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Bulletin, June/July 2008


Situating Relevance Through Task-Genre Relationships


by Luanne Freund

Luanne Freund is an assistant professor at the School of Library, Archival and Information Studies at the University of British Columbia in Vancouver, Canada. She can be reached at luanne.freund<at>ubc.ca.

One of the most discussed concepts in information science is relevance, a relationship in which one thing has a direct bearing on another. We assume that people seek out relevant information to deal with a question or problem, and we design information systems to identify the most relevant information for any given query. Yet assessing the relevance of information is far from straightforward in real-life situations. Several decades of user studies have shown that people use a wide range of criteria to select one information source over another, such as subject matter, style, format, novelty, quality and authorship. Furthermore, perceptions of relevance change from person to person over time and from one situation to the next. In information seeking, as in yard sales, one man’s treasure is another man’s trash.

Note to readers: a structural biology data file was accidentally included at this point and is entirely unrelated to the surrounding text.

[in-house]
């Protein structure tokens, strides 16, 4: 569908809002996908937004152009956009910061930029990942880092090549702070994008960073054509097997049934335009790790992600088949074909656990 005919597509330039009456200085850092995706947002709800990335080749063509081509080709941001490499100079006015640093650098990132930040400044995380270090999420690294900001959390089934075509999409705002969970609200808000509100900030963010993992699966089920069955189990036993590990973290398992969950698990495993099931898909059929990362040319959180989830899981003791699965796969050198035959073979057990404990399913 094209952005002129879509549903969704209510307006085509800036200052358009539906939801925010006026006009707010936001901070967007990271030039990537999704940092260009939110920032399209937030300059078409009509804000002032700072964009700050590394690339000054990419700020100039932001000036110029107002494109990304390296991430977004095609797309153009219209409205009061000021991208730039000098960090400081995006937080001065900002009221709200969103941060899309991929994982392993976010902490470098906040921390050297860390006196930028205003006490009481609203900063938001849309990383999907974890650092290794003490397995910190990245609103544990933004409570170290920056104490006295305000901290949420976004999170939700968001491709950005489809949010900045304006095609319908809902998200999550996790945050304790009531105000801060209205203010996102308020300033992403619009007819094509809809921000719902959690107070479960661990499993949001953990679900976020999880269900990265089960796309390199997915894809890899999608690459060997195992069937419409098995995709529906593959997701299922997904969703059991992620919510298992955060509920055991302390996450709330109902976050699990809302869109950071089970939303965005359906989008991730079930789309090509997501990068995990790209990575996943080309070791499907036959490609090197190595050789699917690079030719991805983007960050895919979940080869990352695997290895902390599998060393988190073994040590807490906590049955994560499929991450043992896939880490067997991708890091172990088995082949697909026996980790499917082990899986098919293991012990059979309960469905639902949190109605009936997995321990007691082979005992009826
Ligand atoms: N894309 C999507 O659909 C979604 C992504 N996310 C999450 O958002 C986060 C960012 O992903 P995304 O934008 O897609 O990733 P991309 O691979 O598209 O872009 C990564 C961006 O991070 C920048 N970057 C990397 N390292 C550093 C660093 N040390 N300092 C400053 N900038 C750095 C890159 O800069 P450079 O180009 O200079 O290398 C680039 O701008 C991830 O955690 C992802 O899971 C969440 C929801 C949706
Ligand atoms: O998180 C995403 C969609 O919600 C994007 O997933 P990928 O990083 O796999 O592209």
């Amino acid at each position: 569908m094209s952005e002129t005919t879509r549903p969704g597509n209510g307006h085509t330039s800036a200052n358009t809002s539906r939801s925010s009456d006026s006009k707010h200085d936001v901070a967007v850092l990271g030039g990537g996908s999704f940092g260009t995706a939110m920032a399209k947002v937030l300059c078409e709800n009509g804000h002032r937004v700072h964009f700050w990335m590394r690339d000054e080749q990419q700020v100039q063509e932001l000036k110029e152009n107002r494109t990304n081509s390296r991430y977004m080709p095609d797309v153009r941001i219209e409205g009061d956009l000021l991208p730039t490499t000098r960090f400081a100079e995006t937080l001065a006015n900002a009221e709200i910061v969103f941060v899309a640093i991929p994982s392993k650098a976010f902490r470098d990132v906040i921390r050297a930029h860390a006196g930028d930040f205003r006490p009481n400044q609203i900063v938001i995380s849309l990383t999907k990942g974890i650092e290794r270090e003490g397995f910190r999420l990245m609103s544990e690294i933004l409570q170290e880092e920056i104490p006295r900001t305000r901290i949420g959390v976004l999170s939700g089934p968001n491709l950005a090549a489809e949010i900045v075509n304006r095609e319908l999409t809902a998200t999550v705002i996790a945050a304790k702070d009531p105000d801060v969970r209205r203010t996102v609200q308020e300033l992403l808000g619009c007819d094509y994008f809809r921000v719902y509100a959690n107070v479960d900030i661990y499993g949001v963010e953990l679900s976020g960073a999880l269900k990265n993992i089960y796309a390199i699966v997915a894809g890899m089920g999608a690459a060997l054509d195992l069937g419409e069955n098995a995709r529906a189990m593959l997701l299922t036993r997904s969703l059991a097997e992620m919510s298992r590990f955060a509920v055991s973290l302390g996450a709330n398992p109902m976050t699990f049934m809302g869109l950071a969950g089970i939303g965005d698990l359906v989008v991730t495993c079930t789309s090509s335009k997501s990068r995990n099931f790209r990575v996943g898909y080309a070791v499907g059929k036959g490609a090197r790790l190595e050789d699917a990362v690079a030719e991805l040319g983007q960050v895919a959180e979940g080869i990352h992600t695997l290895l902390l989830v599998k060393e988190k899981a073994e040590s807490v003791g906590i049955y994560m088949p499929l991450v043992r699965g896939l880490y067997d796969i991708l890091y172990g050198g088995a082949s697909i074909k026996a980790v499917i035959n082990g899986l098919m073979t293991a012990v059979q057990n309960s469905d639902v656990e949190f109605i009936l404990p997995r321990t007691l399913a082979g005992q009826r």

The complexity and subjectivity of real-world relevance led early information retrieval researchers to focus on the relatively static and measurable concept of logical or topical relevance (is a given document about the topic of a searcher’s information need?), rather than the dynamic and subjective concept of utility or situational relevance (is a given document suited to a particular searcher’s situation at a given point in time and space?). As Cooper noted in 1971